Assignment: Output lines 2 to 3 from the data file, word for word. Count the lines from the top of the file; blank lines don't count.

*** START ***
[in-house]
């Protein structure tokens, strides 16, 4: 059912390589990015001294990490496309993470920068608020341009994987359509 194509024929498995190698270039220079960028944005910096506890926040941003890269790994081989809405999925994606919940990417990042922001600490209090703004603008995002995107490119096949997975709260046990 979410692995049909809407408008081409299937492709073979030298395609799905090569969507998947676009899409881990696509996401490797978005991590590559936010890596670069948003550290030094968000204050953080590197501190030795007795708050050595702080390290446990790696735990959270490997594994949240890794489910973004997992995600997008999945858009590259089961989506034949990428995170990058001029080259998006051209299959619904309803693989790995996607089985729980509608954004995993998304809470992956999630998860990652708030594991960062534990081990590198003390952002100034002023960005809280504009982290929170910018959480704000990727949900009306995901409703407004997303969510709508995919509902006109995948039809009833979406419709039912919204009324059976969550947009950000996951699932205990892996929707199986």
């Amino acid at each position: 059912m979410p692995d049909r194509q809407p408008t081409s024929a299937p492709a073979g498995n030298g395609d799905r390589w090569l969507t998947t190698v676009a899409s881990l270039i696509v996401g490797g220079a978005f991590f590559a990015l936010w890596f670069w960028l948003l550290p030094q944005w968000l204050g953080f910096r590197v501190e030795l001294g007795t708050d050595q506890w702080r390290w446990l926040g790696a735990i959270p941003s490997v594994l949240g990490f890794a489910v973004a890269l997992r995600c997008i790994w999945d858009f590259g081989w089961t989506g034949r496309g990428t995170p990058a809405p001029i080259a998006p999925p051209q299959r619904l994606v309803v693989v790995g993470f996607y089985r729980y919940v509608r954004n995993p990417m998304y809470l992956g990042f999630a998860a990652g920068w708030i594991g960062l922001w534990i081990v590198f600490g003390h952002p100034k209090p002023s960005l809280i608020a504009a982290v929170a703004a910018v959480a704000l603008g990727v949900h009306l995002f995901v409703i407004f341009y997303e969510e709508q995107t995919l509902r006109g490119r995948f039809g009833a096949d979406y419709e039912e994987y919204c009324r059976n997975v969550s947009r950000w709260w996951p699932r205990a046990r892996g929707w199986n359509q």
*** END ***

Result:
């Protein structure tokens, strides 16, 4: 059912390589990015001294990490496309993470920068608020341009994987359509 194509024929498995190698270039220079960028944005910096506890926040941003890269790994081989809405999925994606919940990417990042922001600490209090703004603008995002995107490119096949997975709260046990 979410692995049909809407408008081409299937492709073979030298395609799905090569969507998947676009899409881990696509996401490797978005991590590559936010890596670069948003550290030094968000204050953080590197501190030795007795708050050595702080390290446990790696735990959270490997594994949240890794489910973004997992995600997008999945858009590259089961989506034949990428995170990058001029080259998006051209299959619904309803693989790995996607089985729980509608954004995993998304809470992956999630998860990652708030594991960062534990081990590198003390952002100034002023960005809280504009982290929170910018959480704000990727949900009306995901409703407004997303969510709508995919509902006109995948039809009833979406419709039912919204009324059976969550947009950000996951699932205990892996929707199986």
């Amino acid at each position: 059912m979410p692995d049909r194509q809407p408008t081409s024929a299937p492709a073979g498995n030298g395609d799905r390589w090569l969507t998947t190698v676009a899409s881990l270039i696509v996401g490797g220079a978005f991590f590559a990015l936010w890596f670069w960028l948003l550290p030094q944005w968000l204050g953080f910096r590197v501190e030795l001294g007795t708050d050595q506890w702080r390290w446990l926040g790696a735990i959270p941003s490997v594994l949240g990490f890794a489910v973004a890269l997992r995600c997008i790994w999945d858009f590259g081989w089961t989506g034949r496309g990428t995170p990058a809405p001029i080259a998006p999925p051209q299959r619904l994606v309803v693989v790995g993470f996607y089985r729980y919940v509608r954004n995993p990417m998304y809470l992956g990042f999630a998860a990652g920068w708030i594991g960062l922001w534990i081990v590198f600490g003390h952002p100034k209090p002023s960005l809280i608020a504009a982290v929170a703004a910018v959480a704000l603008g990727v949900h009306l995002f995901v409703i407004f341009y997303e969510e709508q995107t995919l509902r006109g490119r995948f039809g009833a096949d979406y419709e039912e994987y919204c009324r059976n997975v969550s947009r950000w709260w996951p699932r205990a046990r892996g929707w199986n359509q």